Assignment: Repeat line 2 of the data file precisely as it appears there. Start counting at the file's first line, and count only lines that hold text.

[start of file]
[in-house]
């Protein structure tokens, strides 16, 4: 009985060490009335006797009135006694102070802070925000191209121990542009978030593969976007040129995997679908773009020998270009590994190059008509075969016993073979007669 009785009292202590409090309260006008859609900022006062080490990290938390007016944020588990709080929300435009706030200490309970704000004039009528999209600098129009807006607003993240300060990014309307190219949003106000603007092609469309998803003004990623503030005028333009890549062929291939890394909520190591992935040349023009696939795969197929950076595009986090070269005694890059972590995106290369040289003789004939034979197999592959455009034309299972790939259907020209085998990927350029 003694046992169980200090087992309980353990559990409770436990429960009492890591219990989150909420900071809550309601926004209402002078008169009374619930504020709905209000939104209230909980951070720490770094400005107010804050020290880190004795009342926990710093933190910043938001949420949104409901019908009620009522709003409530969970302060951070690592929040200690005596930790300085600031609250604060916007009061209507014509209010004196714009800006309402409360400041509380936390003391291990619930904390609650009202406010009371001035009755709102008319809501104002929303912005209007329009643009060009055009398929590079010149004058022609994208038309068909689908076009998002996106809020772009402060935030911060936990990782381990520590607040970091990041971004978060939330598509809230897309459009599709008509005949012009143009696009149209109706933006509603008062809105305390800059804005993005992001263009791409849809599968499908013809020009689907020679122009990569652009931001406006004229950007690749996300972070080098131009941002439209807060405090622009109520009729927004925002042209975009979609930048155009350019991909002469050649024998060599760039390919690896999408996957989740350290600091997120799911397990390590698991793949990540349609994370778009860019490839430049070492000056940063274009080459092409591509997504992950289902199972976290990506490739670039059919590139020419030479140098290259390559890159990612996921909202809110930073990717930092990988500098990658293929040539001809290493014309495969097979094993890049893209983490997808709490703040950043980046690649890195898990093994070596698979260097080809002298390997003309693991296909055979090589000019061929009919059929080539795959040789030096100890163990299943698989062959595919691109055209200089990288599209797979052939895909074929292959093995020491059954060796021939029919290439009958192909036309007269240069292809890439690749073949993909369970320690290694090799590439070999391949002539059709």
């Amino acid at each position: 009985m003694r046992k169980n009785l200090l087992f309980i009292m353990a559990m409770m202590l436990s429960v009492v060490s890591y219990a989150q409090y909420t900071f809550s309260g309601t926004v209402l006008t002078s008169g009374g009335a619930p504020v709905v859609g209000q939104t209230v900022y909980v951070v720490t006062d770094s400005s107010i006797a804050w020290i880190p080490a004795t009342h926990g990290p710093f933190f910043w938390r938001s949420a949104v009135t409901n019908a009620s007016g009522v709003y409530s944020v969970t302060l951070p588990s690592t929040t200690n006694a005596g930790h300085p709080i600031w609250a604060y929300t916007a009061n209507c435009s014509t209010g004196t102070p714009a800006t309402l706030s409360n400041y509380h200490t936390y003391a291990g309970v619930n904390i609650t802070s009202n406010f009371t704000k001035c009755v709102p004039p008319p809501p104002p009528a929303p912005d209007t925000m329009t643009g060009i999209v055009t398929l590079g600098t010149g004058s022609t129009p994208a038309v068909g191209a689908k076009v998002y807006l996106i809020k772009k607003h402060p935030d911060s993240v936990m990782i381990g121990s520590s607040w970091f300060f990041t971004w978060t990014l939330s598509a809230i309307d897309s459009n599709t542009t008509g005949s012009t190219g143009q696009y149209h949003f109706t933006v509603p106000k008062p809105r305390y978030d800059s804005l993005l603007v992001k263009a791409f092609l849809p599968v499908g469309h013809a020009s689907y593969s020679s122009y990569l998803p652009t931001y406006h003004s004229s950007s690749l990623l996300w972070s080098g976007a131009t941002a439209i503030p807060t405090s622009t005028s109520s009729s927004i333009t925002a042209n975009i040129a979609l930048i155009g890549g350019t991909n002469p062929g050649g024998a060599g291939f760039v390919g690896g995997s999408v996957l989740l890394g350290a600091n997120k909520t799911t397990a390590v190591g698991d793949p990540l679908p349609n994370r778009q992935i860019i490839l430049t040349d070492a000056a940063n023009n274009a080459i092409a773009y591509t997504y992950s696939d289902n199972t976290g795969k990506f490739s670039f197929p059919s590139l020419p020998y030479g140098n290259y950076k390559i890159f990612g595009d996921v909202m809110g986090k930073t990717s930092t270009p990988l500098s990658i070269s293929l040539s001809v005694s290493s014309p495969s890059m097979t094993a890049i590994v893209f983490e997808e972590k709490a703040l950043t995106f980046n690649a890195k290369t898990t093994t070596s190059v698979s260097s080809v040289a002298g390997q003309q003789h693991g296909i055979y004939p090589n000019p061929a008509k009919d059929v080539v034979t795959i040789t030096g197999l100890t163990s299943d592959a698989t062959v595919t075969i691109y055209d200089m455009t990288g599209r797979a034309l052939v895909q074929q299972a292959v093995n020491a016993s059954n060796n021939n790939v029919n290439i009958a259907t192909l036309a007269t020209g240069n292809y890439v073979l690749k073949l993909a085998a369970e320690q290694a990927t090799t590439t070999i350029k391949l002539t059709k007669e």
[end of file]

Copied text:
């Protein structure tokens, strides 16, 4: 009985060490009335006797009135006694102070802070925000191209121990542009978030593969976007040129995997679908773009020998270009590994190059008509075969016993073979007669 009785009292202590409090309260006008859609900022006062080490990290938390007016944020588990709080929300435009706030200490309970704000004039009528999209600098129009807006607003993240300060990014309307190219949003106000603007092609469309998803003004990623503030005028333009890549062929291939890394909520190591992935040349023009696939795969197929950076595009986090070269005694890059972590995106290369040289003789004939034979197999592959455009034309299972790939259907020209085998990927350029 003694046992169980200090087992309980353990559990409770436990429960009492890591219990989150909420900071809550309601926004209402002078008169009374619930504020709905209000939104209230909980951070720490770094400005107010804050020290880190004795009342926990710093933190910043938001949420949104409901019908009620009522709003409530969970302060951070690592929040200690005596930790300085600031609250604060916007009061209507014509209010004196714009800006309402409360400041509380936390003391291990619930904390609650009202406010009371001035009755709102008319809501104002929303912005209007329009643009060009055009398929590079010149004058022609994208038309068909689908076009998002996106809020772009402060935030911060936990990782381990520590607040970091990041971004978060939330598509809230897309459009599709008509005949012009143009696009149209109706933006509603008062809105305390800059804005993005992001263009791409849809599968499908013809020009689907020679122009990569652009931001406006004229950007690749996300972070080098131009941002439209807060405090622009109520009729927004925002042209975009979609930048155009350019991909002469050649024998060599760039390919690896999408996957989740350290600091997120799911397990390590698991793949990540349609994370778009860019490839430049070492000056940063274009080459092409591509997504992950289902199972976290990506490739670039059919590139020419030479140098290259390559890159990612996921909202809110930073990717930092990988500098990658293929040539001809290493014309495969097979094993890049893209983490997808709490703040950043980046690649890195898990093994070596698979260097080809002298390997003309693991296909055979090589000019061929009919059929080539795959040789030096100890163990299943698989062959595919691109055209200089990288599209797979052939895909074929292959093995020491059954060796021939029919290439009958192909036309007269240069292809890439690749073949993909369970320690290694090799590439070999391949002539059709």